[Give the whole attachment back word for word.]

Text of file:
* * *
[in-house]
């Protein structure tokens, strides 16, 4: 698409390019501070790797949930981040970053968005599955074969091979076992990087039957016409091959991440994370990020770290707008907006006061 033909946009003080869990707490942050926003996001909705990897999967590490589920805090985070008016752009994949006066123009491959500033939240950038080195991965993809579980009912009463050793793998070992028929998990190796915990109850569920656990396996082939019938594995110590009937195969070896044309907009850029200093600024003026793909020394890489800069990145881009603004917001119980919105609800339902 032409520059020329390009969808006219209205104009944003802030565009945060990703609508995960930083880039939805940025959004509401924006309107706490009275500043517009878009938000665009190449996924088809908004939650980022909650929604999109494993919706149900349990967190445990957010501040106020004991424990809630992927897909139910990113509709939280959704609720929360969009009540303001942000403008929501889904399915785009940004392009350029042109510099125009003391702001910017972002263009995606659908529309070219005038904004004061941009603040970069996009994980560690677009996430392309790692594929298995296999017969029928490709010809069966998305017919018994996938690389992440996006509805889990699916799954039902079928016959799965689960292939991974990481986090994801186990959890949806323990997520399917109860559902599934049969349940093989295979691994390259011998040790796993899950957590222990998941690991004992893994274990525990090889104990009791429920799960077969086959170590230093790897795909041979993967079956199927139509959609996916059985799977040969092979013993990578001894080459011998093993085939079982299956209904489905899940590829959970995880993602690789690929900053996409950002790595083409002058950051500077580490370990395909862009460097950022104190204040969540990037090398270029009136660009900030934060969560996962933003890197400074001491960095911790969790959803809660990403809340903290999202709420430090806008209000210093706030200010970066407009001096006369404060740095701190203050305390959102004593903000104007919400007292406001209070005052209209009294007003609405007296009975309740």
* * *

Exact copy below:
[in-house]
């Protein structure tokens, strides 16, 4: 698409390019501070790797949930981040970053968005599955074969091979076992990087039957016409091959991440994370990020770290707008907006006061 033909946009003080869990707490942050926003996001909705990897999967590490589920805090985070008016752009994949006066123009491959500033939240950038080195991965993809579980009912009463050793793998070992028929998990190796915990109850569920656990396996082939019938594995110590009937195969070896044309907009850029200093600024003026793909020394890489800069990145881009603004917001119980919105609800339902 032409520059020329390009969808006219209205104009944003802030565009945060990703609508995960930083880039939805940025959004509401924006309107706490009275500043517009878009938000665009190449996924088809908004939650980022909650929604999109494993919706149900349990967190445990957010501040106020004991424990809630992927897909139910990113509709939280959704609720929360969009009540303001942000403008929501889904399915785009940004392009350029042109510099125009003391702001910017972002263009995606659908529309070219005038904004004061941009603040970069996009994980560690677009996430392309790692594929298995296999017969029928490709010809069966998305017919018994996938690389992440996006509805889990699916799954039902079928016959799965689960292939991974990481986090994801186990959890949806323990997520399917109860559902599934049969349940093989295979691994390259011998040790796993899950957590222990998941690991004992893994274990525990090889104990009791429920799960077969086959170590230093790897795909041979993967079956199927139509959609996916059985799977040969092979013993990578001894080459011998093993085939079982299956209904489905899940590829959970995880993602690789690929900053996409950002790595083409002058950051500077580490370990395909862009460097950022104190204040969540990037090398270029009136660009900030934060969560996962933003890197400074001491960095911790969790959803809660990403809340903290999202709420430090806008209000210093706030200010970066407009001096006369404060740095701190203050305390959102004593903000104007919400007292406001209070005052209209009294007003609405007296009975309740």